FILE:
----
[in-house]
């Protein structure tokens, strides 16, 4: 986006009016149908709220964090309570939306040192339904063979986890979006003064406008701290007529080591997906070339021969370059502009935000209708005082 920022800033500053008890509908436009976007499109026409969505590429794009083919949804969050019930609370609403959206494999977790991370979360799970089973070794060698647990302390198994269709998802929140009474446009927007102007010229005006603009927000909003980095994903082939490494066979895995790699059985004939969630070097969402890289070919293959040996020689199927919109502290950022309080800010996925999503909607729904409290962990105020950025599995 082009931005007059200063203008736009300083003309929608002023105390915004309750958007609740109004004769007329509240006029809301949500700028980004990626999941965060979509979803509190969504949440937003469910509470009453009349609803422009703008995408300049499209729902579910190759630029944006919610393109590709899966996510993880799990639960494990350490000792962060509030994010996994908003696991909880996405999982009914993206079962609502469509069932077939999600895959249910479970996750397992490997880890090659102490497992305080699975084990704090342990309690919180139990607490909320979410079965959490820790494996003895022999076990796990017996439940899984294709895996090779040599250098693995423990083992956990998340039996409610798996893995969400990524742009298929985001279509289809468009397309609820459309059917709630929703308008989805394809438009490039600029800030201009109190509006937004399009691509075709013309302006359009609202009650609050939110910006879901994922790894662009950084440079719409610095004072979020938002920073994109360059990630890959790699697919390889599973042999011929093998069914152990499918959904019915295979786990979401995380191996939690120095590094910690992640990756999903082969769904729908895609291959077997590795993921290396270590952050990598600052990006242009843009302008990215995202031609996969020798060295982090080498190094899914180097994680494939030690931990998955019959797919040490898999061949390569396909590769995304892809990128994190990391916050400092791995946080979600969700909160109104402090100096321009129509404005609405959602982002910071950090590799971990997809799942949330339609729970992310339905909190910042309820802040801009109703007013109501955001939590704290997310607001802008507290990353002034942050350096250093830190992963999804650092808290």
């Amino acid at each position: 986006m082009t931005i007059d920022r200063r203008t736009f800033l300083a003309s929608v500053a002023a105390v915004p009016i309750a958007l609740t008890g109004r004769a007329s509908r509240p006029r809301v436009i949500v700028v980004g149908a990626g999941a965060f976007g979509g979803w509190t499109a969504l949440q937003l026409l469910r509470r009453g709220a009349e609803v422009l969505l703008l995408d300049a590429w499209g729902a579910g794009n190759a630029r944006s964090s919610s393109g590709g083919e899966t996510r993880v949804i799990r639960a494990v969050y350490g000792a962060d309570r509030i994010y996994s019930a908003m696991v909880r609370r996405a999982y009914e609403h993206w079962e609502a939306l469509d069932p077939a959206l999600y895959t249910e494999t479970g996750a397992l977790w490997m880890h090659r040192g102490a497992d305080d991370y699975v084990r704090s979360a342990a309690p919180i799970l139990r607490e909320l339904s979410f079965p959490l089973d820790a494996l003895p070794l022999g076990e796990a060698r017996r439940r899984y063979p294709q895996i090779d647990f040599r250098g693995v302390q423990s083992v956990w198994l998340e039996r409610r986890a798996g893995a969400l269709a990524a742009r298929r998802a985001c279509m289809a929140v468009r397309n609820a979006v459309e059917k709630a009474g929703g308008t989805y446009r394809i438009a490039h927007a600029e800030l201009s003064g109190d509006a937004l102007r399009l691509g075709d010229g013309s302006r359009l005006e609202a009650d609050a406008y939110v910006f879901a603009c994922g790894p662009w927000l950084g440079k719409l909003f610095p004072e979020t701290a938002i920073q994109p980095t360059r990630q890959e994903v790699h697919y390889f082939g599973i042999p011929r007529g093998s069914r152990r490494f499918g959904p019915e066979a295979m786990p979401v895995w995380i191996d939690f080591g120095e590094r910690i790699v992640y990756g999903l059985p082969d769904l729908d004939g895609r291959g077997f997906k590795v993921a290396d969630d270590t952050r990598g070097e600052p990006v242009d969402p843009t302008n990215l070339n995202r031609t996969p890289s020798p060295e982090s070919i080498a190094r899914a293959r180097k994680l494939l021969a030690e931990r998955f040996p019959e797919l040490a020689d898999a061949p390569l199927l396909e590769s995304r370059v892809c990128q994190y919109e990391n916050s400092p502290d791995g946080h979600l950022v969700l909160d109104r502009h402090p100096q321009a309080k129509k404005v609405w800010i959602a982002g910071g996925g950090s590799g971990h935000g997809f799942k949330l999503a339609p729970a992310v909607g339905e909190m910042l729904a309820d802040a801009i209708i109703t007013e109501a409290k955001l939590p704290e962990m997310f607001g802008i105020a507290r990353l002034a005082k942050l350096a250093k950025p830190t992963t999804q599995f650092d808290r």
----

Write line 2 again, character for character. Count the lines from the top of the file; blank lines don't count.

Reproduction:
């Protein structure tokens, strides 16, 4: 986006009016149908709220964090309570939306040192339904063979986890979006003064406008701290007529080591997906070339021969370059502009935000209708005082 920022800033500053008890509908436009976007499109026409969505590429794009083919949804969050019930609370609403959206494999977790991370979360799970089973070794060698647990302390198994269709998802929140009474446009927007102007010229005006603009927000909003980095994903082939490494066979895995790699059985004939969630070097969402890289070919293959040996020689199927919109502290950022309080800010996925999503909607729904409290962990105020950025599995 082009931005007059200063203008736009300083003309929608002023105390915004309750958007609740109004004769007329509240006029809301949500700028980004990626999941965060979509979803509190969504949440937003469910509470009453009349609803422009703008995408300049499209729902579910190759630029944006919610393109590709899966996510993880799990639960494990350490000792962060509030994010996994908003696991909880996405999982009914993206079962609502469509069932077939999600895959249910479970996750397992490997880890090659102490497992305080699975084990704090342990309690919180139990607490909320979410079965959490820790494996003895022999076990796990017996439940899984294709895996090779040599250098693995423990083992956990998340039996409610798996893995969400990524742009298929985001279509289809468009397309609820459309059917709630929703308008989805394809438009490039600029800030201009109190509006937004399009691509075709013309302006359009609202009650609050939110910006879901994922790894662009950084440079719409610095004072979020938002920073994109360059990630890959790699697919390889599973042999011929093998069914152990499918959904019915295979786990979401995380191996939690120095590094910690992640990756999903082969769904729908895609291959077997590795993921290396270590952050990598600052990006242009843009302008990215995202031609996969020798060295982090080498190094899914180097994680494939030690931990998955019959797919040490898999061949390569396909590769995304892809990128994190990391916050400092791995946080979600969700909160109104402090100096321009129509404005609405959602982002910071950090590799971990997809799942949330339609729970992310339905909190910042309820802040801009109703007013109501955001939590704290997310607001802008507290990353002034942050350096250093830190992963999804650092808290």